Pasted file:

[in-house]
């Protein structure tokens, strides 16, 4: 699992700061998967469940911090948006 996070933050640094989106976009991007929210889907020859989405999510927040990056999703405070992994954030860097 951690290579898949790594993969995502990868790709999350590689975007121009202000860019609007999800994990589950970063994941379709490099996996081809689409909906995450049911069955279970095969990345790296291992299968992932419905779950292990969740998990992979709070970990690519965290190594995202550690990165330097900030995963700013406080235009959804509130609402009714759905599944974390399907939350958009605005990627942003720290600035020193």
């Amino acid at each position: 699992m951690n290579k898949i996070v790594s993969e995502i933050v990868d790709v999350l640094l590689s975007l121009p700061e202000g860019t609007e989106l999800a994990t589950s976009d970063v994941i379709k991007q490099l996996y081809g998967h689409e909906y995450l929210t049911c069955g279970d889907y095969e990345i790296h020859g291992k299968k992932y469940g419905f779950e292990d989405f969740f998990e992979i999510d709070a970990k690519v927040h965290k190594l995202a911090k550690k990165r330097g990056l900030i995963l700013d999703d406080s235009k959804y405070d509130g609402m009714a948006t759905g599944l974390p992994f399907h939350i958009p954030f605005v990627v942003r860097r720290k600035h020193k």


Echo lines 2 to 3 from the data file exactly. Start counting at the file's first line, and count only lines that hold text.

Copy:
């Protein structure tokens, strides 16, 4: 699992700061998967469940911090948006 996070933050640094989106976009991007929210889907020859989405999510927040990056999703405070992994954030860097 951690290579898949790594993969995502990868790709999350590689975007121009202000860019609007999800994990589950970063994941379709490099996996081809689409909906995450049911069955279970095969990345790296291992299968992932419905779950292990969740998990992979709070970990690519965290190594995202550690990165330097900030995963700013406080235009959804509130609402009714759905599944974390399907939350958009605005990627942003720290600035020193």
């Amino acid at each position: 699992m951690n290579k898949i996070v790594s993969e995502i933050v990868d790709v999350l640094l590689s975007l121009p700061e202000g860019t609007e989106l999800a994990t589950s976009d970063v994941i379709k991007q490099l996996y081809g998967h689409e909906y995450l929210t049911c069955g279970d889907y095969e990345i790296h020859g291992k299968k992932y469940g419905f779950e292990d989405f969740f998990e992979i999510d709070a970990k690519v927040h965290k190594l995202a911090k550690k990165r330097g990056l900030i995963l700013d999703d406080s235009k959804y405070d509130g609402m009714a948006t759905g599944l974390p992994f399907h939350i958009p954030f605005v990627v942003r860097r720290k600035h020193k």